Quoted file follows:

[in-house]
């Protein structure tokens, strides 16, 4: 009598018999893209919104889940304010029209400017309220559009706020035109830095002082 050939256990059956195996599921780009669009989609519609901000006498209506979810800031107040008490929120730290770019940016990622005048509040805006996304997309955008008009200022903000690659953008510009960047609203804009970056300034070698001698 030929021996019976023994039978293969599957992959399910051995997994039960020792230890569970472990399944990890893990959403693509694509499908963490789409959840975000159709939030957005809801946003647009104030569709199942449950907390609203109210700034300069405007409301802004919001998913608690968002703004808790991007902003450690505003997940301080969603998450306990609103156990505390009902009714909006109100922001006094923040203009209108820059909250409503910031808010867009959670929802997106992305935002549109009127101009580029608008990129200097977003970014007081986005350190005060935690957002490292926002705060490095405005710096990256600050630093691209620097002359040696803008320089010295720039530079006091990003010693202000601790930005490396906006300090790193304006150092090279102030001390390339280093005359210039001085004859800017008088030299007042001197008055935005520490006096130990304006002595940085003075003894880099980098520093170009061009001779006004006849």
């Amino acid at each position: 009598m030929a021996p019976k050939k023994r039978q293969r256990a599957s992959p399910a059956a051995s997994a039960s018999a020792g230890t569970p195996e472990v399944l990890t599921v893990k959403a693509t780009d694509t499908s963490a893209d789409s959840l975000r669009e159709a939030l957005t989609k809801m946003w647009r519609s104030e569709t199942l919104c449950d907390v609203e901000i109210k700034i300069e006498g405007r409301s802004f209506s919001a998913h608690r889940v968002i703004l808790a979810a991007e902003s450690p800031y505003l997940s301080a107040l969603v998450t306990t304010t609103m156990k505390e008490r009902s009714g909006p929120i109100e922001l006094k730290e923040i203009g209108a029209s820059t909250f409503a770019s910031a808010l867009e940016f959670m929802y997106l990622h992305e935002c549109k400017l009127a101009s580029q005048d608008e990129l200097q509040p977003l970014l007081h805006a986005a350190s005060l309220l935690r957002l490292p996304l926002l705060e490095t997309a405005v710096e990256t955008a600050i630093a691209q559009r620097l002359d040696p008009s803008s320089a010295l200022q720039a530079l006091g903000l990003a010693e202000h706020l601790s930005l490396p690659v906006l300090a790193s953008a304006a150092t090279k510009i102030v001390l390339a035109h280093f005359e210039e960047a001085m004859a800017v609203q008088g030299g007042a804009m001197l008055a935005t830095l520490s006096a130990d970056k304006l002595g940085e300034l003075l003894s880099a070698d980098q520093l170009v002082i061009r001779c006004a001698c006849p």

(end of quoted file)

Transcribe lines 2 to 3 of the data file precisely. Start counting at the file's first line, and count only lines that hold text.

């Protein structure tokens, strides 16, 4: 009598018999893209919104889940304010029209400017309220559009706020035109830095002082 050939256990059956195996599921780009669009989609519609901000006498209506979810800031107040008490929120730290770019940016990622005048509040805006996304997309955008008009200022903000690659953008510009960047609203804009970056300034070698001698 030929021996019976023994039978293969599957992959399910051995997994039960020792230890569970472990399944990890893990959403693509694509499908963490789409959840975000159709939030957005809801946003647009104030569709199942449950907390609203109210700034300069405007409301802004919001998913608690968002703004808790991007902003450690505003997940301080969603998450306990609103156990505390009902009714909006109100922001006094923040203009209108820059909250409503910031808010867009959670929802997106992305935002549109009127101009580029608008990129200097977003970014007081986005350190005060935690957002490292926002705060490095405005710096990256600050630093691209620097002359040696803008320089010295720039530079006091990003010693202000601790930005490396906006300090790193304006150092090279102030001390390339280093005359210039001085004859800017008088030299007042001197008055935005520490006096130990304006002595940085003075003894880099980098520093170009061009001779006004006849």
């Amino acid at each position: 009598m030929a021996p019976k050939k023994r039978q293969r256990a599957s992959p399910a059956a051995s997994a039960s018999a020792g230890t569970p195996e472990v399944l990890t599921v893990k959403a693509t780009d694509t499908s963490a893209d789409s959840l975000r669009e159709a939030l957005t989609k809801m946003w647009r519609s104030e569709t199942l919104c449950d907390v609203e901000i109210k700034i300069e006498g405007r409301s802004f209506s919001a998913h608690r889940v968002i703004l808790a979810a991007e902003s450690p800031y505003l997940s301080a107040l969603v998450t306990t304010t609103m156990k505390e008490r009902s009714g909006p929120i109100e922001l006094k730290e923040i203009g209108a029209s820059t909250f409503a770019s910031a808010l867009e940016f959670m929802y997106l990622h992305e935002c549109k400017l009127a101009s580029q005048d608008e990129l200097q509040p977003l970014l007081h805006a986005a350190s005060l309220l935690r957002l490292p996304l926002l705060e490095t997309a405005v710096e990256t955008a600050i630093a691209q559009r620097l002359d040696p008009s803008s320089a010295l200022q720039a530079l006091g903000l990003a010693e202000h706020l601790s930005l490396p690659v906006l300090a790193s953008a304006a150092t090279k510009i102030v001390l390339a035109h280093f005359e210039e960047a001085m004859a800017v609203q008088g030299g007042a804009m001197l008055a935005t830095l520490s006096a130990d970056k304006l002595g940085e300034l003075l003894s880099a070698d980098q520093l170009v002082i061009r001779c006004a001698c006849p």